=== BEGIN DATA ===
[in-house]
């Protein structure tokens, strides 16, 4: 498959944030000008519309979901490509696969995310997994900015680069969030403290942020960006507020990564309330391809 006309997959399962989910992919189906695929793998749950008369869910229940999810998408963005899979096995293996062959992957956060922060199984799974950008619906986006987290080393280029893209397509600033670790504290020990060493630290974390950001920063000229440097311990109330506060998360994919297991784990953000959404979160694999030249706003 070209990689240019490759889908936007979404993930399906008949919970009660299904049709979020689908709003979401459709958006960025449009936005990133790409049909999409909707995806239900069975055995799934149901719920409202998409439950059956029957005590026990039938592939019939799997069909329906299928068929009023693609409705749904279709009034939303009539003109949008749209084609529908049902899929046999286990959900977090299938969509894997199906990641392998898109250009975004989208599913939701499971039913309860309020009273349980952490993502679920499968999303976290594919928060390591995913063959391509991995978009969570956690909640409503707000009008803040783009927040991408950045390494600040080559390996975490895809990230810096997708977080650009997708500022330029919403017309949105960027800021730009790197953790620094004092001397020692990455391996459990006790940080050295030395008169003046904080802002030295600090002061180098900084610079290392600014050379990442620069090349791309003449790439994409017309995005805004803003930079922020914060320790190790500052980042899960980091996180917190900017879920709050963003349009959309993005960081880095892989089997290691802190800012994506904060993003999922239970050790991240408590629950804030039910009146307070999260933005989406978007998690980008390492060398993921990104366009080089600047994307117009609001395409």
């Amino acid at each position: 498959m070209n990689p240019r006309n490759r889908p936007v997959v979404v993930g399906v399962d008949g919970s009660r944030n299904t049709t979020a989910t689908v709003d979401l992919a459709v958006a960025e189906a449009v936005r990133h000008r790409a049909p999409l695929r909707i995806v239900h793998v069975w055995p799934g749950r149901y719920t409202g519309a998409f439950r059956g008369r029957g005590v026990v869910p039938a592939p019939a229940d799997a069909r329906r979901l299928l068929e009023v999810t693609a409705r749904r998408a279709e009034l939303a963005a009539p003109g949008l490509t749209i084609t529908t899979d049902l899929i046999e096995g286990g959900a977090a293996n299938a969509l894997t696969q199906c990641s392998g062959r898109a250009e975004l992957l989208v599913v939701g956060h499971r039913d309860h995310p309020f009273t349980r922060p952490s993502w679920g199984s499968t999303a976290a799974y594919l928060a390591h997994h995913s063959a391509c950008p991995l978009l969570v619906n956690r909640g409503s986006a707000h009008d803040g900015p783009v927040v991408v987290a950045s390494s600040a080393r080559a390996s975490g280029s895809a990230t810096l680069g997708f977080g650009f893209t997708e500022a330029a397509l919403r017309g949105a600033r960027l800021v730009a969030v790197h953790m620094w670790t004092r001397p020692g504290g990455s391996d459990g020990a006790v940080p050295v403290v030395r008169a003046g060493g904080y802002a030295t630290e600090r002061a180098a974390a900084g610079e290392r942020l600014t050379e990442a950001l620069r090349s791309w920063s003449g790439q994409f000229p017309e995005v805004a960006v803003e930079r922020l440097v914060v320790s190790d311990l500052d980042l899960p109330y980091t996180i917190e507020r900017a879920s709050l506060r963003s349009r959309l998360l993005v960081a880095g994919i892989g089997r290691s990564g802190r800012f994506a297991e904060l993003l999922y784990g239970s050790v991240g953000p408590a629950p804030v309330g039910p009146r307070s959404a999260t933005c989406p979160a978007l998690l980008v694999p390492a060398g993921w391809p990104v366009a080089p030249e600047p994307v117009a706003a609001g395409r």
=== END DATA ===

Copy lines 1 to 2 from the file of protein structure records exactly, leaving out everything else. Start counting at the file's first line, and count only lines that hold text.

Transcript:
[in-house]
């Protein structure tokens, strides 16, 4: 498959944030000008519309979901490509696969995310997994900015680069969030403290942020960006507020990564309330391809 006309997959399962989910992919189906695929793998749950008369869910229940999810998408963005899979096995293996062959992957956060922060199984799974950008619906986006987290080393280029893209397509600033670790504290020990060493630290974390950001920063000229440097311990109330506060998360994919297991784990953000959404979160694999030249706003 070209990689240019490759889908936007979404993930399906008949919970009660299904049709979020689908709003979401459709958006960025449009936005990133790409049909999409909707995806239900069975055995799934149901719920409202998409439950059956029957005590026990039938592939019939799997069909329906299928068929009023693609409705749904279709009034939303009539003109949008749209084609529908049902899929046999286990959900977090299938969509894997199906990641392998898109250009975004989208599913939701499971039913309860309020009273349980952490993502679920499968999303976290594919928060390591995913063959391509991995978009969570956690909640409503707000009008803040783009927040991408950045390494600040080559390996975490895809990230810096997708977080650009997708500022330029919403017309949105960027800021730009790197953790620094004092001397020692990455391996459990006790940080050295030395008169003046904080802002030295600090002061180098900084610079290392600014050379990442620069090349791309003449790439994409017309995005805004803003930079922020914060320790190790500052980042899960980091996180917190900017879920709050963003349009959309993005960081880095892989089997290691802190800012994506904060993003999922239970050790991240408590629950804030039910009146307070999260933005989406978007998690980008390492060398993921990104366009080089600047994307117009609001395409």